As a student in business school surrounded by people that want to be entrepreneurs, I can’t help but think about what it takes to become the next great entrepreneur and what traits they have. I see some people doing everything they can to get in the startup game. And I see others thinking that if they can only work at a tech company, or in Silicon Valley, then that makes them an entrepreneur. But the more I think about it, I know people just as entrepreneurial but in other industries and other locations.
In addition to the traditional entrepreneurs we often think of, I meet lots of people who are very entrepreneurial but who are working in various industries. They are often working in lage companies, law firms, consulting firms, and nonprofits, all places not traditionally seen as entrepreneurial. But despite the difference in the name of their employer, these people are just as adept at playing the political game, understand how to find new ways to create value and figure out how to mobilize resources in order to create it.
Many times, these people are tasked to come up with new ventures or new products/services for their companies. And they are charged to look into the future and can see a better day at the company, even in the midst of uncertain times. As I think about it even more, a lot of them are even visionaries, just like startup founders I’ve met.
The perfect example is my old manager who currently lives and works in Boston. Aubrey was a senior executive at a Fortune company and led a practice area of the entire firm. So he was not only charged with P&L of that practice area but also with hiring and developing people, coming up with new analytical techniques, and developing the brand in the US. He’d worked in startups before, and in Silicon Valley, but this was his new role.
And so as I reflect on the best entrepreneurs, there was no doubt that Aubrey had all the skills to be in the running – managing a good team, strong vision, and appetite for risk. He also has the ability to make things happen out of nowhere. And it occurred to me that Aubrey is an entrepreneur just like anyone else that goes to Silicon Valley. He leverages principles of entrepreneurship and does things that people in the startup ecosystem do everyday. Except he works at a big company.
Unfair or not, one bad thing about being at a big company is that it doesn’t sound as cool as being in the startup world and it usually doesn’t have the same upside in pay. On the other hand, some of the best entrepreneurs I know, actually work in big companies. Funny how that works.
Hi All. Because it’s MBA application season, I decided to crate an assorted list of MBA application tips. Depending on where you are in the process and how much research you’ve done already, then some of them may be helpful.
Without further ado, see below for the tips:
- Visit schools. Visiting will not only help you to better understand the culture of the program but also help you choose a school if you’re fortunate enough to have lots of options in the spring.
- Don’t think listing people’s names in your essays is going to get you admitted toa school. And don’t put a laundry list of names, because that just looks bad.
- Make a good impression if you visit. While making a good impression won’t get you in, making a bad impression could have the opposite effect.
- Revise your essays. Then revise again. And again. And again. Most people don’t write well enough not to do revisions.
- In your essays, don’t use run-on sentences.
- Count the number of times you write the word leadership, or any derivation of the word leadership, in your essays, and then likely delete some of them.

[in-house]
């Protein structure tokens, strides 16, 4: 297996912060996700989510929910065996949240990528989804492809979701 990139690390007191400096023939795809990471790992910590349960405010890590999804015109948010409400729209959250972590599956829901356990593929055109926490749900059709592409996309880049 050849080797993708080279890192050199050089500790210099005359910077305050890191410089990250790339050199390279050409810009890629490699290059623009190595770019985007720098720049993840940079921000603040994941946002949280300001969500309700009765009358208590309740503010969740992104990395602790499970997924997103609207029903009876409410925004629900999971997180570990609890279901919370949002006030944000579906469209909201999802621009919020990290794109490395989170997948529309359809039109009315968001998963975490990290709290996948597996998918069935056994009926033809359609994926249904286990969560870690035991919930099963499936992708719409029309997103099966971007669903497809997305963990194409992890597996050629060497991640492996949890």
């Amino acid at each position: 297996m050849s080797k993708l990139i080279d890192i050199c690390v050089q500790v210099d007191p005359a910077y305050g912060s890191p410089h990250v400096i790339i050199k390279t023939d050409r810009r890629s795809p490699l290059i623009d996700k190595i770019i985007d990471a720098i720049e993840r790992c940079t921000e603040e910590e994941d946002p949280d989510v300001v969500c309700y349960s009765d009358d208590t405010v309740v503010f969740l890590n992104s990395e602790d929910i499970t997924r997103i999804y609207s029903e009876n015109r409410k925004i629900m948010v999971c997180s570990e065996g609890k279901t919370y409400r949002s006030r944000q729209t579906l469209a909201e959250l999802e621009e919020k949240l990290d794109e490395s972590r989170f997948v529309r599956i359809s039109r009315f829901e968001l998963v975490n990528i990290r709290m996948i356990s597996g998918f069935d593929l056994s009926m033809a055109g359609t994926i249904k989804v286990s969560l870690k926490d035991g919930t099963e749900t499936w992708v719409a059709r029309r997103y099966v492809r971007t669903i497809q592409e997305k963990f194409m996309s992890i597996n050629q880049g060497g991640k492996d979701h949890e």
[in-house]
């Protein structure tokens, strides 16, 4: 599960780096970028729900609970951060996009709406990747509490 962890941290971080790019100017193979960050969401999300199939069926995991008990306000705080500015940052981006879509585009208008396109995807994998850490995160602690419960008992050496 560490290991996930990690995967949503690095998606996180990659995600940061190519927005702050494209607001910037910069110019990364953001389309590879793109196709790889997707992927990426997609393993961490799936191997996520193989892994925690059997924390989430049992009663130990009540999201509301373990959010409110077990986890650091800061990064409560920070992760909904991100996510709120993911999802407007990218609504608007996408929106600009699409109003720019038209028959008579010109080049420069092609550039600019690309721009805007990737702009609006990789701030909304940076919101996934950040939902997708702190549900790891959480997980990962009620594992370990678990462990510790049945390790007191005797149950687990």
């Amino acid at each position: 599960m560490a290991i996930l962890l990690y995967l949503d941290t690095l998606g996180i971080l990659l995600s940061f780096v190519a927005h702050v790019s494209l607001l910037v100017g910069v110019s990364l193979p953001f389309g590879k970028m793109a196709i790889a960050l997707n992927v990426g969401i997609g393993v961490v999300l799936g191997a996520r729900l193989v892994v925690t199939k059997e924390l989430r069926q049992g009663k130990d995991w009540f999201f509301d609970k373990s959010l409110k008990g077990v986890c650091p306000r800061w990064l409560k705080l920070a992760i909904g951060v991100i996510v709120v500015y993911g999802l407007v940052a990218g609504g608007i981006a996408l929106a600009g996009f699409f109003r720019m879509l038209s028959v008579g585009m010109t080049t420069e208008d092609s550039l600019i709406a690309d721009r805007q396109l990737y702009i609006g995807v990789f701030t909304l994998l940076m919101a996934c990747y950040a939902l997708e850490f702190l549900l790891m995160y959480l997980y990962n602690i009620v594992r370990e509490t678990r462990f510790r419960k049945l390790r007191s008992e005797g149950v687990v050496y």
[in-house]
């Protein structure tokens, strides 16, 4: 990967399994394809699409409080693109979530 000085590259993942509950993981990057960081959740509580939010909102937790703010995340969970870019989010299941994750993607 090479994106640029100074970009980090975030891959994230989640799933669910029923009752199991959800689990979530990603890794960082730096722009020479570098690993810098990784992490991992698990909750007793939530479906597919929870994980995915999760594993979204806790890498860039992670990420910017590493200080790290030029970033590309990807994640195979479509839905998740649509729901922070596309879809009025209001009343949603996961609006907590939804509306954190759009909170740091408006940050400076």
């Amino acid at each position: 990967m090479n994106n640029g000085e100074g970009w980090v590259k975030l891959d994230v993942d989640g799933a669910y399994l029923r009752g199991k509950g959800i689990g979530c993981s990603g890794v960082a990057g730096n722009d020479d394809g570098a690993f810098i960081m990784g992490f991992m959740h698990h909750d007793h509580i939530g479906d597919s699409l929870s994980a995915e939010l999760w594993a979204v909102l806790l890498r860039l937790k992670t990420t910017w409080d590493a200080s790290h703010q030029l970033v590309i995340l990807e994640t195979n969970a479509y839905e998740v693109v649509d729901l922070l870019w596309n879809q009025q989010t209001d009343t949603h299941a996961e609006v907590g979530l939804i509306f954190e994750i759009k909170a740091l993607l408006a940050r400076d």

- Count the number of times you write the word teamwork in your application in your essays, and then likely delete some of them.
- Consider taking the GMAT again. Try scoring in the 80th percentile in both sections. If you don’t be sure to address it in the rest of the application.
- Seek out people with backgrounds that you admire. And think about doing some of the same things they did in their careers.
- Seek out people who recently went through the process and get advice not only on the general process but also the process for that school.
- Let your recommenders know earlier than later that you plan to apply, that way it’s not a surprise when they have to write the letter. Though realize that most recommenders turn them in at the last minute either way.
- In your application, you should prove that you’re employable after graduation.
- Generally avoid applying in round three, even if you’re a competitive applicant. There are some exceptions but not many.
- Sometimes getting advice from too many people will lead to conflicting advice. In some cases you have to take people’s advice with a grain of salt.
- Don’t have too many essays readers. You’ll lose your own unique voice in the process.
- Consider the STAR technique when writing. Not only will it help you organize but also ensure you talk about the things the MBA admissions committees want to hear about. Especially results.
- Be prepared for your interview. Don’t wing it. Some people will create huge documents, dozens of pages long to prepare for any possible question that might arise.
- On average, apply with higher grades and test scores if you are younger in age. It’s not always the case but often.
- Answer the essay questions. Often times applicants have their own agenda and don’t answer questions fully.
- Refine your self-image: You want your application reviewer and your interviewer to walk away with very clear picture of who you are. So be clear.
- Ask yourself “Why?” after reading an essay or evaluating your response to a question. If the answer to “Why” is unclear, then you need to tighten up your responses.
- Don’t come off as a know-it-all when you visit and during your interview.
- Find friends/support groups to support you in the process. Sometimes it’s useful to get outside advice. And it’s always useful to have support if things don’t fall go way.
That’s it, for now. I told you they were assorted. Good luck with your application.
Nobody wants to fail. Not only does failing feel bad, but often times you also feel like you’ve wasted time and energy in your pursuit. And sometimes you’ve even spent a lot of money before failing. But unfortunately failure can be a large part of life, especially in some industries and circles. In fact, some of the most successful people you’ve seen have failed a lot more than you think.